James Coleman, Author of Landmark Education Studies, Dies
James S. Coleman, the renowned sociologist whose research shaped many of the nation's most contentious education debates, has died of prostate cancer at the age of 68.
Mr. Coleman, who spent much of his career at the University of Chicago, died March 25 at the university's hospital.
Education researchers said last week that Mr. Coleman's landmark studies on such subjects as school desegregation and the merits of private and parochial schools likely will continue to influence education policy.
"I am hard-pressed to think of any researcher who has had a bigger impact on the education debates of the last half century," said Chester E. Finn Jr., a fellow at the Hudson Institute and a former assistant secretary for research in the U.S. Education Department.
"This is really a towering figure," Mr. Finn said. "This was one of those giants on whose shoulders other researchers stand."
Mr. Coleman had spent much of the past four decades in the public eye, generating 30 books and a long list of studies that both won numerous awards and provoked widespread condemnation. (See Education Week, 9/7/81.)
He tackled some of education's toughest issues and seemed willing to reach unexpected or unwelcome conclusions--and, on occasion, to change his mind.
"He was a man of uncommon courage and extraordinary personal integrity," said Diane S. Ravitch, a senior research scholar at New York University and another former head of the Education Department's research branch. Ms. Ravitch last week compared Mr. Coleman to a boxer in his ability to endure the attacks his research brought upon him.
U.S. Undersecretary of Education Marshall S. Smith said Mr. Coleman was "forever exploring new avenues and ways of making inferences from the data that other people might have missed."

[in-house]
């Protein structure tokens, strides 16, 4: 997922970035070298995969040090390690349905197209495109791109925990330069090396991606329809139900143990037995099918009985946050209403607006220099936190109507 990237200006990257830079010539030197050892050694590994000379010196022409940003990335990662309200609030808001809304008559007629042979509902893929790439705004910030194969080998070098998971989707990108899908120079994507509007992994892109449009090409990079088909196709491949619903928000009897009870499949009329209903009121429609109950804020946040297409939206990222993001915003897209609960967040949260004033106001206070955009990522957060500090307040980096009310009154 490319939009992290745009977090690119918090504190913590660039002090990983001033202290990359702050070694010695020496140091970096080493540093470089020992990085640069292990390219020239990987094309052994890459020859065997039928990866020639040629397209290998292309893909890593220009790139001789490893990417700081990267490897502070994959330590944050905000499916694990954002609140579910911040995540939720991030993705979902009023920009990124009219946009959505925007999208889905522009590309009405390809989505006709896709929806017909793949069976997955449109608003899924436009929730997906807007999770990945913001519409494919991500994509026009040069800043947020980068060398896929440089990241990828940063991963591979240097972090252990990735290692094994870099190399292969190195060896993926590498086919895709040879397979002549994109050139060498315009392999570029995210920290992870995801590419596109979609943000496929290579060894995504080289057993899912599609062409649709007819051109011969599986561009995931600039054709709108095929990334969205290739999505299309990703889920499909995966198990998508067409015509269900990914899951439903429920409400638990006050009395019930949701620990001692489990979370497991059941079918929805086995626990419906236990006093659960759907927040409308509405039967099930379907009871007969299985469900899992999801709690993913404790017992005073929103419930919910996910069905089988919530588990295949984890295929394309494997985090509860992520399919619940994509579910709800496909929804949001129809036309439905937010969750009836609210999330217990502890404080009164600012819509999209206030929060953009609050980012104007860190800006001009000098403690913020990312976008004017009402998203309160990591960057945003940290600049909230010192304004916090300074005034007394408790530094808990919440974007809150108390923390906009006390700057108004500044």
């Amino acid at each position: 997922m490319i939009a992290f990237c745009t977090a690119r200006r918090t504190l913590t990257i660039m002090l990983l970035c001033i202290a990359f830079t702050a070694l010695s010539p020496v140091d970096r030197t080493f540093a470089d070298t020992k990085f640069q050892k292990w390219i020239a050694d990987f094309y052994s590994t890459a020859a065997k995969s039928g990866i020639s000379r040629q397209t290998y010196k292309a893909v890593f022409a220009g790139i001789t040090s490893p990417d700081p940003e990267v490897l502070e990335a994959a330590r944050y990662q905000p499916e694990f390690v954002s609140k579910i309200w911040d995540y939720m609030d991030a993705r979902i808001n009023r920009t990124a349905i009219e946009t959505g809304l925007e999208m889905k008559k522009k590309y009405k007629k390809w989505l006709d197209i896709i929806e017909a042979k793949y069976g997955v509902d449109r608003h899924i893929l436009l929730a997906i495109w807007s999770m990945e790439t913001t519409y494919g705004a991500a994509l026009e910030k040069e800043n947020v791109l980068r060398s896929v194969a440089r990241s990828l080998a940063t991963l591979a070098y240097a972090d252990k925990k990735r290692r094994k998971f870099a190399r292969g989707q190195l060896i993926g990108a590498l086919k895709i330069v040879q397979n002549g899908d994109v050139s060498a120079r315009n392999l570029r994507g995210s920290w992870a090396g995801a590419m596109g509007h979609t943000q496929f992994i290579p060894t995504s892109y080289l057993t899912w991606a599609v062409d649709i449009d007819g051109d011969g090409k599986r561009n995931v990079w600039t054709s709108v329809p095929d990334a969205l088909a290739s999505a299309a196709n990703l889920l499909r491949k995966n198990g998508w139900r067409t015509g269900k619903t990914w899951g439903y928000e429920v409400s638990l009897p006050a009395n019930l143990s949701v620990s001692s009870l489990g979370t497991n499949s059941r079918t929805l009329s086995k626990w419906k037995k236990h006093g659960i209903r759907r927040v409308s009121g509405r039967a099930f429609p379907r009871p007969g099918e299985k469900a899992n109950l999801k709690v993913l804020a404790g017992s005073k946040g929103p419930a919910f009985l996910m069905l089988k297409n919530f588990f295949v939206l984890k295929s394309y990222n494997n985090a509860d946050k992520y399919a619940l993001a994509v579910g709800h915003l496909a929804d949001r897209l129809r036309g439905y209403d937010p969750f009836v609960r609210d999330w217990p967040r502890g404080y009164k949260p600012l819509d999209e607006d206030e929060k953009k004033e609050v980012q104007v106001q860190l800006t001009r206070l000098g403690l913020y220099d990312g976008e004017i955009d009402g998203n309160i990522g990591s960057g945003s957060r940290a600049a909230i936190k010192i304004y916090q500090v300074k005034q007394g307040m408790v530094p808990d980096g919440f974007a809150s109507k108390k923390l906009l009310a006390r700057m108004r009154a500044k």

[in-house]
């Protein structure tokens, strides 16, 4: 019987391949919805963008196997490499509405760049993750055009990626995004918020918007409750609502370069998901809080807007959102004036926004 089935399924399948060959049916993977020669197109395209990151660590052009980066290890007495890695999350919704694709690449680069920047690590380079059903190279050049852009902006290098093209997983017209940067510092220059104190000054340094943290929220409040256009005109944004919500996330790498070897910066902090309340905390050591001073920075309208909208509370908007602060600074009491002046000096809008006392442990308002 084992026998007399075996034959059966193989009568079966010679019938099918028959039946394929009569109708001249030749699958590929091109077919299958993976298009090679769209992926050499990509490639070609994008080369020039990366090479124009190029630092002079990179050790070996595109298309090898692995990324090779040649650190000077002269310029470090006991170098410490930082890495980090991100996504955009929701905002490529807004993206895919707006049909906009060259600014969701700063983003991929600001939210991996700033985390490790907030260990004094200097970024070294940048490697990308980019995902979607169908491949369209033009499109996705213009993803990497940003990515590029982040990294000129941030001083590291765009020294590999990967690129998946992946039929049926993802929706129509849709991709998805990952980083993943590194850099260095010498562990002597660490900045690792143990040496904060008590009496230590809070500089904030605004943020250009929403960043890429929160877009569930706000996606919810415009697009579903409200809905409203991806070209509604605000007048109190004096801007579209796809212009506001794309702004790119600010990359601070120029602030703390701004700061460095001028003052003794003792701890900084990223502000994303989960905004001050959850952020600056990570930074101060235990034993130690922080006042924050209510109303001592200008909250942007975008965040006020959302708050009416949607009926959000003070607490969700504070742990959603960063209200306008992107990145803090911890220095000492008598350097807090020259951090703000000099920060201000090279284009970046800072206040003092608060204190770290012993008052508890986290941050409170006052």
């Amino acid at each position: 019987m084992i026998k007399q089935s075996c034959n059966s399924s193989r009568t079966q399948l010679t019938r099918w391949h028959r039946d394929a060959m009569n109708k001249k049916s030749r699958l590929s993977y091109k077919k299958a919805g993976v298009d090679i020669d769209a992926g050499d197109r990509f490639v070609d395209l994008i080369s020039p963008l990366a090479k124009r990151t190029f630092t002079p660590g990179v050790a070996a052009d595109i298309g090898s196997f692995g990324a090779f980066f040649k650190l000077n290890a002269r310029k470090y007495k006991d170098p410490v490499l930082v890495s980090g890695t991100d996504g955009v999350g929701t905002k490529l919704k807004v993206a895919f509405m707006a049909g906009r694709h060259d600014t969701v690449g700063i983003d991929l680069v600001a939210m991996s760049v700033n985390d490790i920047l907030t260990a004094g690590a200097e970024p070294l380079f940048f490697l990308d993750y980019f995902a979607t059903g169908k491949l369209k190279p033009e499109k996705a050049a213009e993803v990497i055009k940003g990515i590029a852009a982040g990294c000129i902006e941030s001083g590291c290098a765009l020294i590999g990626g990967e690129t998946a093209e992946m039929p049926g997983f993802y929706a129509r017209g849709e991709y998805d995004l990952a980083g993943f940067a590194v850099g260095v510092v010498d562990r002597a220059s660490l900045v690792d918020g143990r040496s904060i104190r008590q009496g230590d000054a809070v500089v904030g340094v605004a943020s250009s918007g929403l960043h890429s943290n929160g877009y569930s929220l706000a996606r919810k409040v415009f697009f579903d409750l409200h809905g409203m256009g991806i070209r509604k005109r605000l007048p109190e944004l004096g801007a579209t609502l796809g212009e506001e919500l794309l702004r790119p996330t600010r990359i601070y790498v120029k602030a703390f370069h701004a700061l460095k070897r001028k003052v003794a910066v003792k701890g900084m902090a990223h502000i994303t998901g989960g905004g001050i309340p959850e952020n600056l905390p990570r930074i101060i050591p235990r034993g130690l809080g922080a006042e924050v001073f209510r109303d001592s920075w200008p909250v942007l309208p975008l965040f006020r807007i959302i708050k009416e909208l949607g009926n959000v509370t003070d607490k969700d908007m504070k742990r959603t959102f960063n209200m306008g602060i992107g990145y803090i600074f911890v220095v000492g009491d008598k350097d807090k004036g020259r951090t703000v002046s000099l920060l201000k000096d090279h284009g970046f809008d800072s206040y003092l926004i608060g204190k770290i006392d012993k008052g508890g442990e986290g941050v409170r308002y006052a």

Richard Elmore, a professor of education at Harvard University, described Mr. Coleman as "a person who said what he thought and what the evidence said, regardless of whether he felt it was the right thing to say, or the socially acceptable thing to say, in other people's eyes."
"Even those of us who disagreed with him were always stimulated to think differently about the issues," Mr. Elmore said.
Shedding Light, Feeling Heat
Born in Bedford, Ind., Mr. Coleman attended Purdue University. He earned a bachelor's degree in chemical engineering, then switched fields in graduate school, earning a doctorate in sociology from Columbia University in 1955.
Former colleagues said Mr. Coleman believed social-science research had an important role to play in the nation's public-policy debates, and this inspired him to turn his attention to the high-visibility debates of his day. In 1966, it led him to produce what remains his best-known work, a desegregation study titled Equality of Educational Opportunity, now commonly known as the Coleman Report.
That study reached the conclusion that lower-class black students fared better academically after being placed in integrated, middle-class schools. That finding helped persuade courts and policymakers to embrace mandatory busing to promote integration.
The study also profoundly influenced educational research by looking beyond the resources put into schools, focusing instead on the outcomes--the level of education they produced. This new focus "had an enormous impact on the nature and quality of educational research" and remains a driving force behind several movements in the field, according to Robert M. McClure, a director of a school-improvement project at the National Education Association.
In 1975, Mr. Coleman issued a desegregation report analyzing cities that had undertaken busing for racial integration. It found that such programs had led to massive white flight. The findings were "used almost instantly around the country, and misused as if the basic goal of any educational plan should be to stabilize white enrollment," said Gary Orfield, a professor of education and social policy who directs a Harvard University center focused on school desegregation.
Outraged civil-rights leaders, social scientists, and educational leaders responded by sharply criticizing Mr. Coleman's methodology and motives.
In 1981, he triggered another uproar by releasing a report that compared public schools unfavorably with their private and Roman Catholic counterparts.